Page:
Solar Water Heater Energy Efficiency

For a solar water heating system, use the solar energy factor (SEF) and solar fraction (SF) to determine its energy efficiency.

The solar energy factor is defined as the energy delivered by the system divided by the electrical or gas energy put into the system. The higher the number, the more energy efficient. Solar energy factors range from 1.0 to 11. Systems with solar energy factors of 2 or 3 are the most common.

Another solar water heater performance metric is the solar fraction. The solar fraction is the portion of the total conventional hot water heating load (delivered energy and tank standby losses). The higher the solar fraction, the greater the solar contribution to water heating, which reduces the energy required by the backup water heater. The solar fraction varies from 0 to 1.0. Typical solar factors are 0.5–0.75.

Estimating a Solar Water Heater System’s Cost

Before purchasing a solar water heating system, you can estimate its annual operating cost and compare it with other more and/or less efficient systems. This will help you determine the energy savings and payback period of investing in a more energy-efficient system, which will probably have a higher purchase price.

Calculating Annual Operating Cost

To estimate the annual operating cost of a solar water heating system, you need the following:

  • The system’s solar energy factor (SEF)
  • The auxiliary tank fuel type (gas or electric) and costs (your local utility can provide current rates).

Then, use the following calculations.

With a gas auxiliary tank system:

You need to know the unit cost of fuel by Btu (British thermal unit) or therm. (1 therm = 100,000 Btu)

365 × 41,045/SEF × Fuel Cost (Btu) = estimated annual cost of operation


365 × 0.4105/SEF × Fuel Cost (therm) = estimated annual operating cost

Example: Assuming the SEF is 1.1 and the gas costs $1.10/therm

365 × 0.4105/1.1 × $1.10 = $149.83

With an electric auxiliary tank system:

You need to know or convert the unit cost of electricity by kilowatt-hour (kWh).

365 × 12.03/SEF × Electricity Cost (kWh)= estimated annual operating cost

Example: Assuming the SEF is 2.0 and the electricity costs $0.08/kWh

365 X 12.03/2.0 X $0.08 = $175.64

Building Codes, Covenants, and Regulations for Solar Water Heating Systems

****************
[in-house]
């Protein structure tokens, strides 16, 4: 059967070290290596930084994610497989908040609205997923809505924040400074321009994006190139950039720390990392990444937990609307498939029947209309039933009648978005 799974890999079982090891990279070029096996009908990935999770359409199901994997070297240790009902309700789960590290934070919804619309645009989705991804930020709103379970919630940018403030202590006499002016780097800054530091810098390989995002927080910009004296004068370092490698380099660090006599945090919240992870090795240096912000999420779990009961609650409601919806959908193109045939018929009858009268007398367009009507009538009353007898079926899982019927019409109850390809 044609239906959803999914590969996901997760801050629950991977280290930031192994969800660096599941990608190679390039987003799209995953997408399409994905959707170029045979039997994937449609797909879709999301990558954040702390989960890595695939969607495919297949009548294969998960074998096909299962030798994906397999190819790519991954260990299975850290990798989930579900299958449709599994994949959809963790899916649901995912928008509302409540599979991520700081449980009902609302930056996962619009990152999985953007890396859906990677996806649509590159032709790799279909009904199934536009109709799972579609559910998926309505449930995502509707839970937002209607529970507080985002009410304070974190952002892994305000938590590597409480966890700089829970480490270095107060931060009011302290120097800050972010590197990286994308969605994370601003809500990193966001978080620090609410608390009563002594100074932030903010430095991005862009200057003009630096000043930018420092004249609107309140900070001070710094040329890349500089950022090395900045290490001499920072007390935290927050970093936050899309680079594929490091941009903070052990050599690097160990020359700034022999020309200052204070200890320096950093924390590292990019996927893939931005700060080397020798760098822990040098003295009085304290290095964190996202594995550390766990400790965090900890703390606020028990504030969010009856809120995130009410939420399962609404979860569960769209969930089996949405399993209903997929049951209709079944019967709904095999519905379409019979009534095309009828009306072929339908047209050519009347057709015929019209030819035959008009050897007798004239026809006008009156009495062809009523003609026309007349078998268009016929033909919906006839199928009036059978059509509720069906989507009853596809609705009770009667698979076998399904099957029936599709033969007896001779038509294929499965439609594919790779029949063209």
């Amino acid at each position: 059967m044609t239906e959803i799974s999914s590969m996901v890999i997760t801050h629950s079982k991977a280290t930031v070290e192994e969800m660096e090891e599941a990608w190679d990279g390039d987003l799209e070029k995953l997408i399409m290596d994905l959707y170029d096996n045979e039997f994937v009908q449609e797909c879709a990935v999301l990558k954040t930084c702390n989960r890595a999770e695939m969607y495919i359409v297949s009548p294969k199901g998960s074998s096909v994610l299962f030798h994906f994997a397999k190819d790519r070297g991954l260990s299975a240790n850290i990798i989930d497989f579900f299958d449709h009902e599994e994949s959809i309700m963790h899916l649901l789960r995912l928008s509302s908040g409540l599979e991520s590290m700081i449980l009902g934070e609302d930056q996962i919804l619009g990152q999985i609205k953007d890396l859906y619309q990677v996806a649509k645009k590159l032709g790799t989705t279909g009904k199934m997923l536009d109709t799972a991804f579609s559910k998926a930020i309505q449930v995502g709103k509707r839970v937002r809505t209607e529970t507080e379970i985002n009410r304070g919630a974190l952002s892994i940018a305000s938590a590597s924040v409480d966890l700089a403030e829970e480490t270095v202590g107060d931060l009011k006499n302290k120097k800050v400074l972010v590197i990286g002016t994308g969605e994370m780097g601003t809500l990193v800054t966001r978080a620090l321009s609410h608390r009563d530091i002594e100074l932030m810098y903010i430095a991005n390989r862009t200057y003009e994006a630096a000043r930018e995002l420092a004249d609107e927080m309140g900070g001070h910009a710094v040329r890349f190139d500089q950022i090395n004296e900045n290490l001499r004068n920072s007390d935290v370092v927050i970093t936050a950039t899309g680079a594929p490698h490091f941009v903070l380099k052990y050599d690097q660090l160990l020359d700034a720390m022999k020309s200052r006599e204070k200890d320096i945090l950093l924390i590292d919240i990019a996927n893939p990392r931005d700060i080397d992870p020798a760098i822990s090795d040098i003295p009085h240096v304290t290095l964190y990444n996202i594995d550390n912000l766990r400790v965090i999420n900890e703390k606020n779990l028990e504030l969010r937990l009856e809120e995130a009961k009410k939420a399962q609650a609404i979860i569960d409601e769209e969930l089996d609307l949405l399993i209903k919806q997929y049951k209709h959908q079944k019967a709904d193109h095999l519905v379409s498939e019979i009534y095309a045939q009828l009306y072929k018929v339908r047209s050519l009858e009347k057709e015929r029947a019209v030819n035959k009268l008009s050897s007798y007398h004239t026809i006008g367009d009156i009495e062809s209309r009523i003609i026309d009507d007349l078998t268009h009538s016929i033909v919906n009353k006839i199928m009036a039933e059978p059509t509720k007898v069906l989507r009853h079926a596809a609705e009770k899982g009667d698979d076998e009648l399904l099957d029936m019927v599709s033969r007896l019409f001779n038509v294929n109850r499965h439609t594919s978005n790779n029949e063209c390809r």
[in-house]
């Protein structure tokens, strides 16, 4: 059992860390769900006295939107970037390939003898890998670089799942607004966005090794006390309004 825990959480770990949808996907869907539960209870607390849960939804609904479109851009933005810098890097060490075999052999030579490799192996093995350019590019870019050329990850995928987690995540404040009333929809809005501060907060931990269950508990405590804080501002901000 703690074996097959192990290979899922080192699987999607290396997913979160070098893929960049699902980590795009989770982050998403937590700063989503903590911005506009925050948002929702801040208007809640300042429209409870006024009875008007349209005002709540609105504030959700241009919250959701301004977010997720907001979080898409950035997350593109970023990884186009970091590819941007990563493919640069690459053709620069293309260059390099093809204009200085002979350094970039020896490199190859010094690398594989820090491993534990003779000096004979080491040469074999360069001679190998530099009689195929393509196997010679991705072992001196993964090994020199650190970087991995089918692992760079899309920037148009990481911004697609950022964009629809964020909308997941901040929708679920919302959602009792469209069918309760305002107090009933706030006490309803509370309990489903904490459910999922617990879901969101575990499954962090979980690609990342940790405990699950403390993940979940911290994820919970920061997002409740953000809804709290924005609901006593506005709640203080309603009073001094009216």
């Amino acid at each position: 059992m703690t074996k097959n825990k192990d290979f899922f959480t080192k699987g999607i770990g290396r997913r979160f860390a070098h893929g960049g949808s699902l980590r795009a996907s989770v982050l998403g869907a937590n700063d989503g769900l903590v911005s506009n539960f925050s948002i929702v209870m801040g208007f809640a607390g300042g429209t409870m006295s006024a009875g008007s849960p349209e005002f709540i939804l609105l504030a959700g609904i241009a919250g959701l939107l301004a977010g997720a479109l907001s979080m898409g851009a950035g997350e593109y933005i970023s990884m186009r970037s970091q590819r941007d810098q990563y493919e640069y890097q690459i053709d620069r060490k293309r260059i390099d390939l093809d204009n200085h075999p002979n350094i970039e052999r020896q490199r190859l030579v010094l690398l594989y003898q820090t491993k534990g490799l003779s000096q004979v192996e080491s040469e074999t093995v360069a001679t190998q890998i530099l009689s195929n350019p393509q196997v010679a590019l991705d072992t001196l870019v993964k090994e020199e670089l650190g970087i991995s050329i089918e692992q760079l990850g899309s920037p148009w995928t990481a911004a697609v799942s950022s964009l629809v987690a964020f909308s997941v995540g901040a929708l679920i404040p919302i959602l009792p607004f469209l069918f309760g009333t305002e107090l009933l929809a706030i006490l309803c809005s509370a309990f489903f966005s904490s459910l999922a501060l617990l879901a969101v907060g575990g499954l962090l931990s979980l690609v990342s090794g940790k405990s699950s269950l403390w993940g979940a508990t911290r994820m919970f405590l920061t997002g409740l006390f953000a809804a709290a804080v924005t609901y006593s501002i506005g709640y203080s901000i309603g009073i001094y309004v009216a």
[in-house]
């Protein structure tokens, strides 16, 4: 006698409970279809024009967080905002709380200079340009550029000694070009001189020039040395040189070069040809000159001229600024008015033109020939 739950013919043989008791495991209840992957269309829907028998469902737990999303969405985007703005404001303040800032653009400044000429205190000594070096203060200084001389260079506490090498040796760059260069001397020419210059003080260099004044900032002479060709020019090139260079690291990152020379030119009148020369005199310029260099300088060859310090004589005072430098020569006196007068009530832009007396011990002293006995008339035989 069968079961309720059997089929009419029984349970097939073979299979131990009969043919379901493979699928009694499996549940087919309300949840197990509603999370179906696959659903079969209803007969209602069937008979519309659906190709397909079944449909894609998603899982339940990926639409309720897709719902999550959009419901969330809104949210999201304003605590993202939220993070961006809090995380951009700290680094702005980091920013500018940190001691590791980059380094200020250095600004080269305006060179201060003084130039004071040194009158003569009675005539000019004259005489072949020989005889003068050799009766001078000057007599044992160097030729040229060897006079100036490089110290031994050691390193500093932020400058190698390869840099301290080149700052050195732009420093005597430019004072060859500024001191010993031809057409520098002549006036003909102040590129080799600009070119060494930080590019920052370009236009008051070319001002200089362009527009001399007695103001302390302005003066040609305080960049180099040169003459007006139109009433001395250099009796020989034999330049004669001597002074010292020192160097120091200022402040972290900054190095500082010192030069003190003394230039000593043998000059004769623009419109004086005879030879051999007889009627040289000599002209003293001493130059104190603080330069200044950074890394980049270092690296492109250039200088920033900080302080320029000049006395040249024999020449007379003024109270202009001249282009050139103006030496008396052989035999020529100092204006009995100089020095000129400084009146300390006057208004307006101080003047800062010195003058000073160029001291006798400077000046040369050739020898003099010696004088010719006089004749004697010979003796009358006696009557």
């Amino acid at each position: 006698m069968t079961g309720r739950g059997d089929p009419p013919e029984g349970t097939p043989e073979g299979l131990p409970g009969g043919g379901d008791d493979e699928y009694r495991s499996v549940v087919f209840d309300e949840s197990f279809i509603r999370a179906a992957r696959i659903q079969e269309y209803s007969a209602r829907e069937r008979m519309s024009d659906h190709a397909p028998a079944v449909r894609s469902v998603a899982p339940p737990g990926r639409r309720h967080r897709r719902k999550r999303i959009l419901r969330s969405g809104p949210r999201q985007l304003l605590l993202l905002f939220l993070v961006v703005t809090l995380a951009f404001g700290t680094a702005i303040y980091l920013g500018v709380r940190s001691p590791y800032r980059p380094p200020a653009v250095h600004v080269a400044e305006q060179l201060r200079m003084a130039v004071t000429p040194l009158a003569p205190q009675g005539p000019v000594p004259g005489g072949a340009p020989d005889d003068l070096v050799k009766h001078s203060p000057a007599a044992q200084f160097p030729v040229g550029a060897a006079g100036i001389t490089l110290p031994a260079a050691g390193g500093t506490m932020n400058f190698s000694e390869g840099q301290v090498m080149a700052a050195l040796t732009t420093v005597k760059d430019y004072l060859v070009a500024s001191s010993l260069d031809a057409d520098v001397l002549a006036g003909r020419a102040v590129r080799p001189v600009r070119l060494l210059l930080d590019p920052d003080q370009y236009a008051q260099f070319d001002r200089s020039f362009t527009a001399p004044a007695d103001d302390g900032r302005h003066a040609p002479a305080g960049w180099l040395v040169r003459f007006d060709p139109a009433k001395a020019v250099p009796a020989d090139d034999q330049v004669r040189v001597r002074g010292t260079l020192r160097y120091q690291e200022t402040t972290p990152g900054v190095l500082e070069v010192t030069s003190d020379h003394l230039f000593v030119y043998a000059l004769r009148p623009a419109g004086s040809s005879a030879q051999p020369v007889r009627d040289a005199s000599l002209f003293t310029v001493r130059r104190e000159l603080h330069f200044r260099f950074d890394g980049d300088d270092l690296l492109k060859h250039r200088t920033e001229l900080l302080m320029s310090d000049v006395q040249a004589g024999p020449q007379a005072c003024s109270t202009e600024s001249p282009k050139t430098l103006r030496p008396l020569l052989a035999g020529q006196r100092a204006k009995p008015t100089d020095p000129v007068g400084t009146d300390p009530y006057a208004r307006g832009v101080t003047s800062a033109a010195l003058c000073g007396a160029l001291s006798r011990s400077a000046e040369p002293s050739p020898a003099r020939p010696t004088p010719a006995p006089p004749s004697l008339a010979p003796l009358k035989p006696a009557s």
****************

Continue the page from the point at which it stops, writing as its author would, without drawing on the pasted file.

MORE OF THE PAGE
Before installing a solar water heating system, you should investigate local building codes, zoning ordinances, and subdivision covenants, as well as any special regulations pertaining to the site. You will probably need a building permit to install a solar energy system onto an existing building.

Not every community or municipality initially welcomes residential renewable energy installations. Although this is often due to ignorance or the comparative novelty of renewable energy systems, you must comply with existing building and permit procedures to install your system.

The matter of building code and zoning compliance for a solar system installation is typically a local issue. Even if a statewide building code is in effect, your city, county, or parish usually enforces it locally. Common problems homeowners have encountered with building codes include the following:

  • Exceeding roof load
  • Unacceptable heat exchangers
  • Improper wiring
  • Unlawful tampering with potable water supplies.

Potential zoning issues include the following:

  • Obstructing side yards
  • Erecting unlawful protrusions on roofs
  • Sitting the system too close to streets or lot boundaries.

Special area regulations—such as local community, subdivision, or homeowner’s association covenants—also demand compliance. These covenants, historic district regulations, and flood-plain provisions can easily be overlooked.

To find out what’s needed for local compliance, contact the following:

  • Your local jurisdiction’s zoning and building enforcement divisions
  • Briefly describe your intended construction, asking for other relevant ordinances/codes that might be in effect.
  • Find out if there are any additional local amendments or modifications to the regulations in effect.
  • Ask how to determine whether you are located in a historic district, flood-plain area, or any other special category regulated by a government body.
  • Ask where you may find pertinent ordinances/codes (local library, government office, etc.).
  • Read pertinent sections of the regulations, making photocopies of information you wish to file for future review and design/installation analysis.
  • Ask if they have any ordinances, provisions, or covenants that may affect the design and installation of the system.
  • Copy and file pertinent sections for reference.
  • Homeowner’s, subdivision, neighborhood, and/or community association(s)